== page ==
What is the eccentricity of an orbit such that Vp = 2Va?

  • #1
csmiller1993
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Summary:: A question on a recent exam was, "At what eccentricity does an orbit experience a velocity at periapsis that is twice the velocity an apoapsis?" I don't know why the provided solution is correct.

On a recent exam, one of the questions was "At what eccentricity does an orbit experience a velocity at periapsis that is twice the velocity an apoapsis?"

In the exam solutions, the given answer is e = 3/5. with the following as the justification:

e + 1 = 4 - 4e
e = 3/5

I'm not sure where the professor got this relation. When I attempt to solve this problem I end up with e = 1/3. My work is attached. Am I missing something or is the professor wrong? I emailed her and she simply said to check my derivation. I've solved it with the vis viva equation as well and still came out to 1/3. Other students have also reported that they got 1/3.

Thanks in advance!
 

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  • #2
kuruman
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I did it using ##e=\sqrt{1-\frac{b^2}{a^2}}## and got the same answer as you. You have the right to learn from your teacher how to do it correctly. I think it's time to show her your solution and say you couldn't find anything wrong with it. Then ask her what equation she used. It's entirely possible that she made a calculational mistake which she will find out once you ask. You will be doing yourself and your classmates a favor.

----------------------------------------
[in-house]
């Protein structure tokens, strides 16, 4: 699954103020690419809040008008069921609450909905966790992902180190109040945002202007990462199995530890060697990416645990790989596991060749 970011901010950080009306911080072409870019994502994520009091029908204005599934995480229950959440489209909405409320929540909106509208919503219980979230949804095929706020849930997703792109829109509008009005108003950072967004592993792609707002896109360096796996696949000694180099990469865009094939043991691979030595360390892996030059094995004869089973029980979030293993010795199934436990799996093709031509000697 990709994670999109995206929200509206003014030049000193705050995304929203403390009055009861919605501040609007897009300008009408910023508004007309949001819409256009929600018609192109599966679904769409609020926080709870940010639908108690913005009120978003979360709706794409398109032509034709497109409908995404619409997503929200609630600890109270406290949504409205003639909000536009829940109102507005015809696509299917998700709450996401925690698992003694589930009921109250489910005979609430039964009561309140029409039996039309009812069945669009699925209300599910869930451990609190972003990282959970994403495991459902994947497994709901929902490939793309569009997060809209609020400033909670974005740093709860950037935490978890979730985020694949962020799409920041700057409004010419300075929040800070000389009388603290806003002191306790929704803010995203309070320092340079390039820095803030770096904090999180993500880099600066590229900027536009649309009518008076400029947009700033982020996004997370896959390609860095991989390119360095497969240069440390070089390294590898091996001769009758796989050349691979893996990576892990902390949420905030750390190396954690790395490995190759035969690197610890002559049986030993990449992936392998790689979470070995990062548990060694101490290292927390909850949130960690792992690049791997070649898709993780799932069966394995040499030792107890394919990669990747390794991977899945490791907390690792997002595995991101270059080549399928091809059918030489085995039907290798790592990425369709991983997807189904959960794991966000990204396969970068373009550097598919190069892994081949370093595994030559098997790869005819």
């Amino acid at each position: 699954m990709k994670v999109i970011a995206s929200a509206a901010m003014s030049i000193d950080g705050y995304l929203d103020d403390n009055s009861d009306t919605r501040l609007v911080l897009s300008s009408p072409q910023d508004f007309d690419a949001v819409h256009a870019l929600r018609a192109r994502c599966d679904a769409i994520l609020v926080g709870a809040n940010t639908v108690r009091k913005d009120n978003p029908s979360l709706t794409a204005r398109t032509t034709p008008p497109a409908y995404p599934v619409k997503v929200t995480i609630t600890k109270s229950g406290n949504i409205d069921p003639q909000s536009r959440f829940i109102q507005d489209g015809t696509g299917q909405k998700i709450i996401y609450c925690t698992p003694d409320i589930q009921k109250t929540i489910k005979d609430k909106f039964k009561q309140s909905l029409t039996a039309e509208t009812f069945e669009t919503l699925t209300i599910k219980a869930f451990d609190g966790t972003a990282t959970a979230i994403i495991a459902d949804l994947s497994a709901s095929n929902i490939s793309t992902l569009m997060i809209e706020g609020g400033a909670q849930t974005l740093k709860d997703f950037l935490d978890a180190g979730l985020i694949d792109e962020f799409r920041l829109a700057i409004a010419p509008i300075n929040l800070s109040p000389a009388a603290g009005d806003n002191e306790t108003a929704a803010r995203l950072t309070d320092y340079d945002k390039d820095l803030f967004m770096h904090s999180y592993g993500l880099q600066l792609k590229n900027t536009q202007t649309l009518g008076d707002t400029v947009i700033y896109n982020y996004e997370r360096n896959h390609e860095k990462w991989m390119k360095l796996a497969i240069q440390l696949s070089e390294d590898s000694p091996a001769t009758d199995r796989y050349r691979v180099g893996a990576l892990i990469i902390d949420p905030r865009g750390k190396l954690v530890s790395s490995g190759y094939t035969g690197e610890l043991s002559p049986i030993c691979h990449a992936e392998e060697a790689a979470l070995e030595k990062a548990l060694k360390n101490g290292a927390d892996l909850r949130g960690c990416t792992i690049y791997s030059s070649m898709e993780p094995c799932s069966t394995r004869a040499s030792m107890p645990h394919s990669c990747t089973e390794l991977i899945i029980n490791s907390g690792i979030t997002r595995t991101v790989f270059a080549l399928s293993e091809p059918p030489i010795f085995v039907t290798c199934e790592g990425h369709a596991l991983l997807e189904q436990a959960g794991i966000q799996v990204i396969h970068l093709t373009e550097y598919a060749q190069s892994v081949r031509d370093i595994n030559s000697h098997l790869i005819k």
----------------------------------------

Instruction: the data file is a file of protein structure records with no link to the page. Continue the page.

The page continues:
• #3
kuruman
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I did it using ##e=\sqrt{1-\frac{b^2}{a^2}}## and got the same answer as you. I think it's time to show her your solution and couldn't find anything wrong then ask her what formula she used. It's entirely possible that she made a mistake. As her student, you have the right to learn from her how to do it correctly.
 
  • #4
csmiller1993
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I did it using ##e=\sqrt{1-\frac{b^2}{a^2}}## and got the same answer as you. I think it's time to show her your solution and couldn't find anything wrong then ask her what formula she used. It's entirely possible that she made a mistake. As her student, you have the right to learn from her how to do it correctly.
Thanks for the reply and for solving it through for yourself. I think I will talk to her because you're right, there's no reason other's should be losing points over this or be confused by it.
 
  • #5
kuruman
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I would give twice full credit to the first student who pointed a mistake like this to me on a test. It didn't happen often but encouraged students to speak up if they perceived something wrong.
 
  • #6
Filip Larsen
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I also get ##e=1/3##. Think perhaps the professor missed the square on the right hand side of
$$\frac{v_p^2}{v_a^2} = \left(\frac{1+e}{1-e}\right)^2$$
 

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